High-output cardiac failure due to multiple femoral arteriovenous fistulae
Mogamat-Yazied Chothia1,&, Amaan Panday1
1Division of General Medicine, Department of Medicine, Faculty of Medicine and Health Sciences, Stellenbosch University and Tygerberg Hospital, Cape Town, South Africa
Mogamat-Yazied Chothia, Division of General Medicine, Department of Medicine, Faculty of Medicine and Health Sciences, Stellenbosch University and Tygerberg Hospital, Cape Town, South Africa
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A 39-year-old woman presented with symptoms of dyspnea, orthopnea, paroxysmal nocturnal dyspnea, weight loss, night sweats and fatigue that were present for 3-months. She had been diagnosed with human immunodeficiency virus (HIV) infection in 2016 but had defaulted her antiretroviral therapy. She had a low CD4 count of 17 cells/μl and her HIV viral load was log 6.16 copies/ml. She had evidence of high-output cardiac failure on clinical examination that included a wide pulse pressure with a blood pressure of 138/59 mm Hg, radial pulse had a collapsing character and the pulse rate was 125 beats per minute, jugular venous distention was observed, the apical impulse was displaced with no audible murmurs and bibasilar crackles were present. She had a thrill palpable over the right femoral artery and a continuous bruit was audible. Significant laboratory results included a hemoglobin concentration of 6.7 g/dL and an erythrocyte sedimentation rate of more than 140 mm/hour. Importantly, rapid plasma reagin, anti-nuclear antibodies and anti-neutrophil cytoplasmic antibodies were negative. Computed tomography angiogram (CT angiogram) revealed fusiform aneurysmal dilatation of the distal abdominal aorta and right common iliac artery with multiple right lower limb arteriovenous fistulae and venous aneurysms. There were no other clinical or radiological findings to suggest a large-vessel vasculitis such as Takayasu´s arteritis. Mycobacterium tuberculosis was cultured from multiple sources including a gastric aspirate, blood and sputum samples. A diagnosis of tuberculous arteritis was made. Anti-tuberculous and heart failure treatment were commenced and her antiretroviral therapy was reinitiated. She reported significant improvement of her symptoms. However, 1-week following hospital discharge, the patient demised.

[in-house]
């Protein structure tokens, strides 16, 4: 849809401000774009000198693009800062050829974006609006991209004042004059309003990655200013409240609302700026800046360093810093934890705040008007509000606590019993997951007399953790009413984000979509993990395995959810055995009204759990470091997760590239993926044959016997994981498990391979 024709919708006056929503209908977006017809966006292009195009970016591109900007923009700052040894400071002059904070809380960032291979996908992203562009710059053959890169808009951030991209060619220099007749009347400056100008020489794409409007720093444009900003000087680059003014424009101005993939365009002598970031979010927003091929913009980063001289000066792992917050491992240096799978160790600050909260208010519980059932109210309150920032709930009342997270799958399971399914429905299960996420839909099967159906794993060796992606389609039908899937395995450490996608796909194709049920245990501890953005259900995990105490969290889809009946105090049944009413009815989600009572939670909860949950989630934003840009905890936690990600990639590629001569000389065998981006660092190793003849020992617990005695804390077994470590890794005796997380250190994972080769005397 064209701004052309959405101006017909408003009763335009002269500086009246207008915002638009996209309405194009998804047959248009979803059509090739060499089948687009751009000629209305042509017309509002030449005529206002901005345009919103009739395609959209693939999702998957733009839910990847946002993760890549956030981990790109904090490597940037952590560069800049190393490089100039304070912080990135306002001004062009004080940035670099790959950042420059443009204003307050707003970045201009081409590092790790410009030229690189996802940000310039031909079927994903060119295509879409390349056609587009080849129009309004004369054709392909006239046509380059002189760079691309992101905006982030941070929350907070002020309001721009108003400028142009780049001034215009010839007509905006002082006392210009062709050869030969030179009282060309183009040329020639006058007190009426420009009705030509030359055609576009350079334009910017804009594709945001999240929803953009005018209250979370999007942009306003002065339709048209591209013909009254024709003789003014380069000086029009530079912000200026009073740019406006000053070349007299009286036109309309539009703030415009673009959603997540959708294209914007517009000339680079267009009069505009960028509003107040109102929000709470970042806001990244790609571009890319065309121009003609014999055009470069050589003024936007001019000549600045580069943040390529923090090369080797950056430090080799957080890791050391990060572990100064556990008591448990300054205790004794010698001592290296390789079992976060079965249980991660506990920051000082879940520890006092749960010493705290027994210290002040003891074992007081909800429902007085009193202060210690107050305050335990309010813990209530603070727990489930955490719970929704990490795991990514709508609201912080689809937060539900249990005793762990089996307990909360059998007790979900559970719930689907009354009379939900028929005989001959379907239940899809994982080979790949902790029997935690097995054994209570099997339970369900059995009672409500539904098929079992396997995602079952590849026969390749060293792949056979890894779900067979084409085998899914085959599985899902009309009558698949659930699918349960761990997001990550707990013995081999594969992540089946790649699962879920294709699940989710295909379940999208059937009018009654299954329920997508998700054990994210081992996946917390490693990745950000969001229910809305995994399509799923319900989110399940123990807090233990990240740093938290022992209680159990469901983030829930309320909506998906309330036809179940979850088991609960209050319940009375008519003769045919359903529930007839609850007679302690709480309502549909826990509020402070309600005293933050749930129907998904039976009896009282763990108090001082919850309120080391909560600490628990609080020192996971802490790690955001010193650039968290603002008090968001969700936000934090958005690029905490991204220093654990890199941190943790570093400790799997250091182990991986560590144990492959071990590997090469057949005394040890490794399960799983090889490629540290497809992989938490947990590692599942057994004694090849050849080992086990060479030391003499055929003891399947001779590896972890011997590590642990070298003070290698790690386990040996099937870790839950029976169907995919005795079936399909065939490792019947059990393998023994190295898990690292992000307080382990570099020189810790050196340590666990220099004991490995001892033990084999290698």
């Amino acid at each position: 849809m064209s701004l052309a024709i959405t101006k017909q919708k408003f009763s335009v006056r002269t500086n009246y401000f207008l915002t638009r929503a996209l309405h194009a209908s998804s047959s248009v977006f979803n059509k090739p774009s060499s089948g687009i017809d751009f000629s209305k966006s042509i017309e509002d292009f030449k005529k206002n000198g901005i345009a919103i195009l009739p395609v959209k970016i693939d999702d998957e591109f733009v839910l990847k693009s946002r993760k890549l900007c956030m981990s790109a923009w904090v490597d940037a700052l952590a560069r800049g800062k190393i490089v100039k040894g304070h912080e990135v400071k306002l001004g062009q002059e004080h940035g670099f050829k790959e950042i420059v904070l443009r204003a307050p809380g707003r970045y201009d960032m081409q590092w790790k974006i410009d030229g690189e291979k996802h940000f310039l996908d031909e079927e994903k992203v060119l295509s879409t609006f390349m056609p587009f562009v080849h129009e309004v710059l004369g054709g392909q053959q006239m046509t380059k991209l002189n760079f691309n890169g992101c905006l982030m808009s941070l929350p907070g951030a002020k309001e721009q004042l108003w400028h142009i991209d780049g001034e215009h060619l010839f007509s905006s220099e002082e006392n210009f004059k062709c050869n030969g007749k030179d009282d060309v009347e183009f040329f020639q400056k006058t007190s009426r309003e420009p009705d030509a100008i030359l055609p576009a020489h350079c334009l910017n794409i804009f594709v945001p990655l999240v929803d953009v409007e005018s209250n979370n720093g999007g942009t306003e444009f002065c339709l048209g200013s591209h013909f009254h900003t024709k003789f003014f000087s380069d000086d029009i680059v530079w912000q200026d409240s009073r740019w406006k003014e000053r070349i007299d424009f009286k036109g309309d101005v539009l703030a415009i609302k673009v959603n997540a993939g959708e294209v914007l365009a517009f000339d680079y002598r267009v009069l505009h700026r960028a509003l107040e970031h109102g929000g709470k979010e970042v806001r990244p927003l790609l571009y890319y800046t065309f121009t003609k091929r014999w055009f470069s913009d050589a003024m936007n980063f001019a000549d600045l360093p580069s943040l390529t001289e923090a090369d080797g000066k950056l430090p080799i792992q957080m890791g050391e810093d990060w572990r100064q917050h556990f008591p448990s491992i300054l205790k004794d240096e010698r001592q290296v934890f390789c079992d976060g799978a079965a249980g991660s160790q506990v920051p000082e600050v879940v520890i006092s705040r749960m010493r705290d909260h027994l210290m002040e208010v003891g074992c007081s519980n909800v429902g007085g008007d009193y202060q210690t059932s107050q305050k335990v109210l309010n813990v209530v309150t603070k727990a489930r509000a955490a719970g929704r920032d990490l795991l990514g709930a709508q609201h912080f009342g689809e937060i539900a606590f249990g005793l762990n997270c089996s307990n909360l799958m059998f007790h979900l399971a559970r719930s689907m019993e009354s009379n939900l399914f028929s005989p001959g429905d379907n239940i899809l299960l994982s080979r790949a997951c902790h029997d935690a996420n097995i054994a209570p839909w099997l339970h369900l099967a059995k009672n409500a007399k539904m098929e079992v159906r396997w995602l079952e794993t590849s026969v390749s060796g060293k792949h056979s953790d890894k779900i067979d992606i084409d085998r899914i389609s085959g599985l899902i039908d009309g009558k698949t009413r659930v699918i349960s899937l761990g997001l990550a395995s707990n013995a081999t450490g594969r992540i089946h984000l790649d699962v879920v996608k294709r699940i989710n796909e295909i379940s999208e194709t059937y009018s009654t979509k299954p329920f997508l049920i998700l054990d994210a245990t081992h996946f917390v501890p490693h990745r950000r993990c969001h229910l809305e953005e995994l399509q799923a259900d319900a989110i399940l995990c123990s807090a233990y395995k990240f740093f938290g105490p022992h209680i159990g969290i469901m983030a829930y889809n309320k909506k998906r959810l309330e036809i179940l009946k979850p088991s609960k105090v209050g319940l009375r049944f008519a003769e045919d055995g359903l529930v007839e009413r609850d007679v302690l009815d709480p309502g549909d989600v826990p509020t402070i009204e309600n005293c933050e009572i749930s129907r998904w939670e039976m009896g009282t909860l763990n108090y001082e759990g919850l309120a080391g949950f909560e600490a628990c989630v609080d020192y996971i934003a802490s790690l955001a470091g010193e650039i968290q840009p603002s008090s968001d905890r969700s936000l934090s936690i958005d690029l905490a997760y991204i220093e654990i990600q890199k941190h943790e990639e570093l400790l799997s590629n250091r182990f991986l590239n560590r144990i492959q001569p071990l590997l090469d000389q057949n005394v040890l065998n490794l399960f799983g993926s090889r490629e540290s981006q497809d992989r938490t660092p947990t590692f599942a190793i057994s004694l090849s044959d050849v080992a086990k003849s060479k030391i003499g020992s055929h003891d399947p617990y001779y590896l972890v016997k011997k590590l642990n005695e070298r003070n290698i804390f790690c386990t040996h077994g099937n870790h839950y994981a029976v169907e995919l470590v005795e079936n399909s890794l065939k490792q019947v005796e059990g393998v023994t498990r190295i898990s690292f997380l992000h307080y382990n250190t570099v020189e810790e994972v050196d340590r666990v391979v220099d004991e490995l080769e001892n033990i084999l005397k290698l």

Figure 1: computed tomography angiogram (CT angiogram)